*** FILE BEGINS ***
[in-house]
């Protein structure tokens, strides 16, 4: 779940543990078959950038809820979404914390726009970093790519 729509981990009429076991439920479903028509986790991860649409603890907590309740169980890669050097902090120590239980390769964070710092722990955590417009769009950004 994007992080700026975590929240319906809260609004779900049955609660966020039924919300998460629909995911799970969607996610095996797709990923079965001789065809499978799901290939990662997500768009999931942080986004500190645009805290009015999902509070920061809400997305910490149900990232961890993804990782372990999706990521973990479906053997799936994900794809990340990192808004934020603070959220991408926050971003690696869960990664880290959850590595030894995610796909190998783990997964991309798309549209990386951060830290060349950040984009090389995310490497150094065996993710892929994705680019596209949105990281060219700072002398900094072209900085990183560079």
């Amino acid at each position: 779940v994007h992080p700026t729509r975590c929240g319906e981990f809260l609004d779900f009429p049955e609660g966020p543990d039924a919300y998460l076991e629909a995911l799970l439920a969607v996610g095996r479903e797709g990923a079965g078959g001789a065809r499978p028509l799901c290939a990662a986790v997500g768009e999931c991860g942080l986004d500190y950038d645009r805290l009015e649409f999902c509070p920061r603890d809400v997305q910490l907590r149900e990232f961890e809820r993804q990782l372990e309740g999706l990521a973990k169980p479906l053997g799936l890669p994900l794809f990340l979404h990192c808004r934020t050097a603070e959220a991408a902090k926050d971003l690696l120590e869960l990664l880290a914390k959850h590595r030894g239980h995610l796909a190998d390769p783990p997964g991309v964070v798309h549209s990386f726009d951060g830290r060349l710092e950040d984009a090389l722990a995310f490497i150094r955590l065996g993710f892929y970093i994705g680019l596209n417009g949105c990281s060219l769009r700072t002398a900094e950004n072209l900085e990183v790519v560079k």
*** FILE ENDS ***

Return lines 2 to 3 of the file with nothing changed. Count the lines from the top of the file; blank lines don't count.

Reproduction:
């Protein structure tokens, strides 16, 4: 779940543990078959950038809820979404914390726009970093790519 729509981990009429076991439920479903028509986790991860649409603890907590309740169980890669050097902090120590239980390769964070710092722990955590417009769009950004 994007992080700026975590929240319906809260609004779900049955609660966020039924919300998460629909995911799970969607996610095996797709990923079965001789065809499978799901290939990662997500768009999931942080986004500190645009805290009015999902509070920061809400997305910490149900990232961890993804990782372990999706990521973990479906053997799936994900794809990340990192808004934020603070959220991408926050971003690696869960990664880290959850590595030894995610796909190998783990997964991309798309549209990386951060830290060349950040984009090389995310490497150094065996993710892929994705680019596209949105990281060219700072002398900094072209900085990183560079």
């Amino acid at each position: 779940v994007h992080p700026t729509r975590c929240g319906e981990f809260l609004d779900f009429p049955e609660g966020p543990d039924a919300y998460l076991e629909a995911l799970l439920a969607v996610g095996r479903e797709g990923a079965g078959g001789a065809r499978p028509l799901c290939a990662a986790v997500g768009e999931c991860g942080l986004d500190y950038d645009r805290l009015e649409f999902c509070p920061r603890d809400v997305q910490l907590r149900e990232f961890e809820r993804q990782l372990e309740g999706l990521a973990k169980p479906l053997g799936l890669p994900l794809f990340l979404h990192c808004r934020t050097a603070e959220a991408a902090k926050d971003l690696l120590e869960l990664l880290a914390k959850h590595r030894g239980h995610l796909a190998d390769p783990p997964g991309v964070v798309h549209s990386f726009d951060g830290r060349l710092e950040d984009a090389l722990a995310f490497i150094r955590l065996g993710f892929y970093i994705g680019l596209n417009g949105c990281s060219l769009r700072t002398a900094e950004n072209l900085e990183v790519v560079k």